I’m guessing that anybody who’s read more than three posts I’ve written on this blog will be aware that Kurt Vonnegut is my biggest hero.
I thought I might introduce you to some others:
But wait! It’s not (just) because he led India to a nonviolent victory over Britain. It’s not (just) because he fought tirelessly for the rights of those less privileged. It’s not (just) because he was an extraordinary writer, and one of the most quoteable folks of all time.
Here’s another one:
For those of you who haven’t seen this movie, stop reading. Go watch it now. No, but seriously. It’s amazing. More importantly, Hedwig is amazing. For the same reason as Mr. Vonnegut and Mr. Gandhi.
Satyagraha: Truth force. Insistence on truth. My Eastern Philosophy professor called it “absolute truth.” That’s the one I like best.
It was something Gandhi searched for all his life, quite outwardly – it was a huge part of his yoga…he coined the term, after all. I think it was also something Kurt Vonnegut searched for all his life, as well, and Hedwig, too.
All three of these incredible human beings had inner demons and outer foes; all of them found themselves the survivors of war or great conflict; all of their choices in all of their lives were a reflection of the scars and epiphanies with which they were left after those terrible times.
And somehow, all three of them made excellent choices about their place in the world around them, because of – not in spite of – it all. (Admittedly, Hedwig had the help of some excellent screen writers and musicians.)
When is the truth not really the truth? Or rather, what is the deepest truth that exists in a given situation? And who gets to decide what that truth is? In my life, and in my work – this is what I’m constantly grappling with.
When a loved one asks you if you support a decision they’ve made – a decision you know was terrible, but upon which they cannot turn back, what is the absolutely true response?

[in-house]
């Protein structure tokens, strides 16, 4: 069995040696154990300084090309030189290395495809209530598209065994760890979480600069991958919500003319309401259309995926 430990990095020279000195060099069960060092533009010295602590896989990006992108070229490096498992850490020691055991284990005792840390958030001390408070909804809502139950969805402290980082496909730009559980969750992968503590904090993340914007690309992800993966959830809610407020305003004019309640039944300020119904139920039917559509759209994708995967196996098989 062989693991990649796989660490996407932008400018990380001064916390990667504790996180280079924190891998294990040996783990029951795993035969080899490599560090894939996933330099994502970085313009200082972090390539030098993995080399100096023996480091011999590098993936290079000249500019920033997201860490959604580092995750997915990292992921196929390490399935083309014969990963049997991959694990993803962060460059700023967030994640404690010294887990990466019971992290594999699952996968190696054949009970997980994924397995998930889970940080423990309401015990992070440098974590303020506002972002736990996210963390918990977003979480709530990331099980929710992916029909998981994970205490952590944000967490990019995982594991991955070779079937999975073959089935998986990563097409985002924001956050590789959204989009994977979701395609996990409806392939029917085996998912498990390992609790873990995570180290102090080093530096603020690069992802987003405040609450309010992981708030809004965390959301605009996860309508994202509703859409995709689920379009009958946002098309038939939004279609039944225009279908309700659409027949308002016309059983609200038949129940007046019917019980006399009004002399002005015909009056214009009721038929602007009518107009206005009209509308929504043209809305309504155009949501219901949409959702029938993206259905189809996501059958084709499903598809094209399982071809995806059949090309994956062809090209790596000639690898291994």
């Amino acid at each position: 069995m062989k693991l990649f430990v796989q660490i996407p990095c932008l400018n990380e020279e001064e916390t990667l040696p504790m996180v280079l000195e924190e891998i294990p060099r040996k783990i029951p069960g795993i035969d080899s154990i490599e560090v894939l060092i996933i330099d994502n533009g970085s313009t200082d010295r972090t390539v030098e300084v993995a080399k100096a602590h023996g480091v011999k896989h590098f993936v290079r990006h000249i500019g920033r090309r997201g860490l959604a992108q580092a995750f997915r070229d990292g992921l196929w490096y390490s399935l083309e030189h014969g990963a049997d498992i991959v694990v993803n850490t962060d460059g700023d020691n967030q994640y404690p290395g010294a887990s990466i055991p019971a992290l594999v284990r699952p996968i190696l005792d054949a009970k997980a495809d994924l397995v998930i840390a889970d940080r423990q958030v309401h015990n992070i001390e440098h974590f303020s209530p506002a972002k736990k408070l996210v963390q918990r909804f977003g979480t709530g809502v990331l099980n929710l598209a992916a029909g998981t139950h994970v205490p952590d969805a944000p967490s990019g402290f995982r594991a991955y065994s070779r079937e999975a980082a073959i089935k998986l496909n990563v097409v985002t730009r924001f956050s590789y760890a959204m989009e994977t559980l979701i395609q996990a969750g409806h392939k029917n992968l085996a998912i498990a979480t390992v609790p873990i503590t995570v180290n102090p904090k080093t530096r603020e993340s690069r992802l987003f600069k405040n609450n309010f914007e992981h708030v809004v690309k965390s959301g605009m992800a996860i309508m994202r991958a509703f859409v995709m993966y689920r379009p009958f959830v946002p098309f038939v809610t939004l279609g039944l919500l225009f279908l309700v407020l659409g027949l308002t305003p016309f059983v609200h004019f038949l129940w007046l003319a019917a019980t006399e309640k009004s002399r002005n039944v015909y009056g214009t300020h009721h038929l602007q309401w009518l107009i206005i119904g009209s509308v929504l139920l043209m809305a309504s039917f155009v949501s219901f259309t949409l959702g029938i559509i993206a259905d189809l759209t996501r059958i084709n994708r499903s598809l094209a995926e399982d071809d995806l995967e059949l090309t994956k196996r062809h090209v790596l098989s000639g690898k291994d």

And how about racism? For example, when an elder makes a comment you perceive to be ignorant or bigoted? When a colleague makes a joke to which everyone laughs nervously but with which no one is comfortable? What about the bigoted thoughts that run through our own minds? What is the absolutely true response to this?
What about our truest selves? Does it even matter? Should it even warrant deep thought and reflection? Is it not a terrible manifestation of one’s ego? Is ego truly all bad? Doesn’t it exist to some end? Is the absolutely true response to deny our independence among our brothers and sisters (we are all one), or to assert our individualism (I am a snowflake)?
When I was younger, I considered the lives of MLK, Jr. and Malcolm X to be easily juxtaposed thus: Martin Luther King found truth through his endeavors for others; Malcolm X found truth via a deep personal inventory. Ergo, I surmised, one can take either route on one’s path to righteousness. To truth. Outrageous oversimplification, I know…but then complicated things in life are often more easily digested if one allows oneself to oversimplify just a bit.
I’m afraid there won’t be a tight conclusion to this post…because I’m many, many miles away from any kind of understanding on the subject. I’ll leave you with some interesting things my heroes once said:
But I could swear by your expression that the pain down in your soul was the same as the one down in mine. That’s the pain that drives a straight line down through the heart. We call it love. ~Hedwig
Just because some of us can read and write and do a little math, doesn’t mean we deserve to conquer the universe. ~Vonnegut
All the religions of the world, while they may differ in other respects, unitedly proclaim that nothing lives in this world but truth. ~Gandhi